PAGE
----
“Life’s challenges are not supposed to paralyze you, they’re supposed to help you discover who you are.” ~ Bernice Johnson Reagon
I can’t believe what I am about to say, but I guess stranger things have been known to happen. The poetry I have been writing has been more fun then I ever expected. Telling a story using elliptical language is a challenge and thought provoking trying to make all the elements fit together.
Who would have ever thought I’d find prose and poetry enjoyable? It was my greatest fear in taking a creative writing course. However, I have come to enjoy the stimulation of the mind and the creativity that it demands.
Our teacher said, “You will be glad we started the course with poetry.” I didn’t believe it. I thought to myself, “Let’s just take the poison first, and get it done and over with.” She said not a word about things like sestina, haiku or pantoum, probably fearing she’d scare the bejesus out of the entire class, before we even got started.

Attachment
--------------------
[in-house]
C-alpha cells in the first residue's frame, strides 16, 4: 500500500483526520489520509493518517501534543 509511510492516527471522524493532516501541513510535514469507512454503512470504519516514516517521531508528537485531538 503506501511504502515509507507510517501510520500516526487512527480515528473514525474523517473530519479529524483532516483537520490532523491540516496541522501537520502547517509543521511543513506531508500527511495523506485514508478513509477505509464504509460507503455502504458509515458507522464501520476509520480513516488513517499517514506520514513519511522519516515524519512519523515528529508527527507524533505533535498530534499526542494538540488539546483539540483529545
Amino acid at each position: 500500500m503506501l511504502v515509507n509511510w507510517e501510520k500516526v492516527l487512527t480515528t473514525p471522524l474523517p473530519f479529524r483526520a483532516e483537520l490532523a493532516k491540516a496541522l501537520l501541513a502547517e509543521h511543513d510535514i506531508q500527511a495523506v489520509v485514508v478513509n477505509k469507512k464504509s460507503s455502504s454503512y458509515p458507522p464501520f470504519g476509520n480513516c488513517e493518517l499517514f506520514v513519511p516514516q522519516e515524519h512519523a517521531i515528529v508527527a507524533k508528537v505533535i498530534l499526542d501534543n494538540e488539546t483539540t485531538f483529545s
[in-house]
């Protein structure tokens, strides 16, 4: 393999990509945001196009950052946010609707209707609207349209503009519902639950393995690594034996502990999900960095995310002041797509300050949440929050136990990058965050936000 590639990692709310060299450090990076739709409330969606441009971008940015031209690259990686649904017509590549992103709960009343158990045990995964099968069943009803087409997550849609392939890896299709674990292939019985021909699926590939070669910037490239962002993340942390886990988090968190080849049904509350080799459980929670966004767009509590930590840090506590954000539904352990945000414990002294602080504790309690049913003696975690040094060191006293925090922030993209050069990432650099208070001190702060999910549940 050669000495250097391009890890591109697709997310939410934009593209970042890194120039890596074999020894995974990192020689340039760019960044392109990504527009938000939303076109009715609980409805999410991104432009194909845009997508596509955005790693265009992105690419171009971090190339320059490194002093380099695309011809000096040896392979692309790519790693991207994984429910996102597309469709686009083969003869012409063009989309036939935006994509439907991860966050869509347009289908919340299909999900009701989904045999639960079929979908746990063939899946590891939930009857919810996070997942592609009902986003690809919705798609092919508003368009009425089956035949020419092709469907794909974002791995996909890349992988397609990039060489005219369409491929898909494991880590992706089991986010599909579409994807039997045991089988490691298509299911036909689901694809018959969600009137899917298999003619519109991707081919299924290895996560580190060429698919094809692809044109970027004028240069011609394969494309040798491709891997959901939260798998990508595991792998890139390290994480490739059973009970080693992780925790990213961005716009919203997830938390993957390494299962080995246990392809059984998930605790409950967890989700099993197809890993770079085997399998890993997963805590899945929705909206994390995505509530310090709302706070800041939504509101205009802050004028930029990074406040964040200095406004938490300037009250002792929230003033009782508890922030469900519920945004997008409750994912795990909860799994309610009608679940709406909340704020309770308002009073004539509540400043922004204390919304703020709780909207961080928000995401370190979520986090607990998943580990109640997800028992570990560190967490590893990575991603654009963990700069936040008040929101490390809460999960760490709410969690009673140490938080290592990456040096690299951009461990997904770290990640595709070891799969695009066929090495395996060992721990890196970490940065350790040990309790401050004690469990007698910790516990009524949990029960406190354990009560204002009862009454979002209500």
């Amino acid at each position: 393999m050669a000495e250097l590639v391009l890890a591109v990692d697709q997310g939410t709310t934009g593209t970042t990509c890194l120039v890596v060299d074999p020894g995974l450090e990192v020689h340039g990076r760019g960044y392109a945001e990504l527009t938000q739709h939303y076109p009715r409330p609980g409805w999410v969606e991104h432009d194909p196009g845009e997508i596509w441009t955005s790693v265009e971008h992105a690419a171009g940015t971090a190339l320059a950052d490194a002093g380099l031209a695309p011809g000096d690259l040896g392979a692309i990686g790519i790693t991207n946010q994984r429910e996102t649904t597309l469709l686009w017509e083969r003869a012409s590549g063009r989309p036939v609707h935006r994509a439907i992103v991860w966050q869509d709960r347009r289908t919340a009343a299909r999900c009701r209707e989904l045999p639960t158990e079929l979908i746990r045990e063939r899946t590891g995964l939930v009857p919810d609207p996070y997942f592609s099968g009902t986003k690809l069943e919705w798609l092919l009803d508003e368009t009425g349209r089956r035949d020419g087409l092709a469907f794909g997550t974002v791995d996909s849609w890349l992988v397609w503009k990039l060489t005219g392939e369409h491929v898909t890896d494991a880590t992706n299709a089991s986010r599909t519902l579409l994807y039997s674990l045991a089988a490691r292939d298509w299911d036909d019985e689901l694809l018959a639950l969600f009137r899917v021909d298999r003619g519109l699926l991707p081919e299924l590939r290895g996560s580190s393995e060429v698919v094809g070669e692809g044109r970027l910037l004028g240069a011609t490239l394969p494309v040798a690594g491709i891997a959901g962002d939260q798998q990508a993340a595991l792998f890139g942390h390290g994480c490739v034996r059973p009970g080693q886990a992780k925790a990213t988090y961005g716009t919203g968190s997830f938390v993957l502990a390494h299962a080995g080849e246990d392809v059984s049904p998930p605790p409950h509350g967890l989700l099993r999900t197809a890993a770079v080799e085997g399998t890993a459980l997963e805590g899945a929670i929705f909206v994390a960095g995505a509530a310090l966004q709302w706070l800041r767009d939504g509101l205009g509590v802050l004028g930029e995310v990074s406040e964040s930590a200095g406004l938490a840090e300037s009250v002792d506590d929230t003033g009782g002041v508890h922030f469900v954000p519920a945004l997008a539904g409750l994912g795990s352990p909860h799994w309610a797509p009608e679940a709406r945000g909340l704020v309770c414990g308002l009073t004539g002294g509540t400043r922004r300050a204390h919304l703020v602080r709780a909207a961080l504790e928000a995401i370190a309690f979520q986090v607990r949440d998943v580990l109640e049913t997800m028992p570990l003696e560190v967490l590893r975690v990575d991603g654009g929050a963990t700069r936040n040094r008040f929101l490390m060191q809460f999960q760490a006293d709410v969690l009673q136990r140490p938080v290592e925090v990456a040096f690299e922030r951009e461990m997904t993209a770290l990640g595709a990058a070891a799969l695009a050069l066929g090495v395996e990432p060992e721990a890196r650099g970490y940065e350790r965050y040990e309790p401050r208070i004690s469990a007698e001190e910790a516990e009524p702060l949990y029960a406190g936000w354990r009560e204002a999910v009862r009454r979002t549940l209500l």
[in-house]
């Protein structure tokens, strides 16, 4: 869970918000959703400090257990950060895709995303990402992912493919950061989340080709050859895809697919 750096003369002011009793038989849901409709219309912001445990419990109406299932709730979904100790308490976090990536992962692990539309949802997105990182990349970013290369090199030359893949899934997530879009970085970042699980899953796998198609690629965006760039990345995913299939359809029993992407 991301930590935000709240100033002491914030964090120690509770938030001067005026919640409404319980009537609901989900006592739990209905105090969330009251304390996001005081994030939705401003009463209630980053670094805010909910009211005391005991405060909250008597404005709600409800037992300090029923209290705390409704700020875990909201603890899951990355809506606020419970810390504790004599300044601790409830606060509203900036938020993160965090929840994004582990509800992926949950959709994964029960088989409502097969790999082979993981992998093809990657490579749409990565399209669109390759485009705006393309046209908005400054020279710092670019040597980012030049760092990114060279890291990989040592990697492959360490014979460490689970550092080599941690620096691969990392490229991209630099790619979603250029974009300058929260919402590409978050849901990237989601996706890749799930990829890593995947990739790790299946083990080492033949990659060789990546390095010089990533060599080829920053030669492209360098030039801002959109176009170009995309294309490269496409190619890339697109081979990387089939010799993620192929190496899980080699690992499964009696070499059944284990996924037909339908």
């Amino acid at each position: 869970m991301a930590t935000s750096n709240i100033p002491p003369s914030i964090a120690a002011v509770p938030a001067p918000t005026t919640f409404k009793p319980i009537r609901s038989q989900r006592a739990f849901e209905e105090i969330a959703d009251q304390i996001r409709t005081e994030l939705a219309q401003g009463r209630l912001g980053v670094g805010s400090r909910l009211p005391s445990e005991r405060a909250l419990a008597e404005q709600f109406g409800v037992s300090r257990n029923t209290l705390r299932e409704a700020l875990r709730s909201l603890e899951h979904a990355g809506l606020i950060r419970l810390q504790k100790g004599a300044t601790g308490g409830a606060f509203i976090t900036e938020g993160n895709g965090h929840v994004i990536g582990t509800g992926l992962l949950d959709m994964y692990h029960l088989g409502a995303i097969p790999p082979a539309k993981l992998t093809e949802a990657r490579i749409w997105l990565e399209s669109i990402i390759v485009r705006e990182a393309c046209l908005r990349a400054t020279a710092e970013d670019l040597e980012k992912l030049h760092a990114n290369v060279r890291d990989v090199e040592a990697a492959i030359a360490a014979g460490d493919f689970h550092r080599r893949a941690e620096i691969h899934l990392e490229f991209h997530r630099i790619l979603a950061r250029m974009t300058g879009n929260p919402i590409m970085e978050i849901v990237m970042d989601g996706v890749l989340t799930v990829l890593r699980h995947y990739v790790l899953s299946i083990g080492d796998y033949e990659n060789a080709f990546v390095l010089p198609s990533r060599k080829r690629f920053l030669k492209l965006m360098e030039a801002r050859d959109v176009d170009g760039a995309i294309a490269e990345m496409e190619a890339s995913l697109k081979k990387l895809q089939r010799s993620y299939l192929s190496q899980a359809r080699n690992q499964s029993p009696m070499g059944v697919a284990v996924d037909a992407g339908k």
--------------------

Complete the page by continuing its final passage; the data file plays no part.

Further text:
This weekend’s assignment was to work on a sestina. I couldn’t have defined it until now. Here is the definition of this form of writing. “a lyrical fixed form consisting of six 6-line usually unrhymed stanzas in which the end words of the first stanza recur as end words of the following five stanzas in a successively rotating order and as the middle and end words of the three verses of the concluding tercet.”
I can hear you now “Huh? I don’t get it. What is a tercet?” That’s your assignment. I’m too busy working on mine to explain it.
I’ll admit, when you know what you want to say but can’t put your fingers on just the right word to add engaging “sounds, color and flavor” to the composition, it’s frustrating. But I like dancing with words; it’s fulfilling to write when you get all jazzed up and arrange a piece you are satisfied with. I guess that is what poetry it is about; the art of putting a spin on words to make the reader do a ballet with the text.
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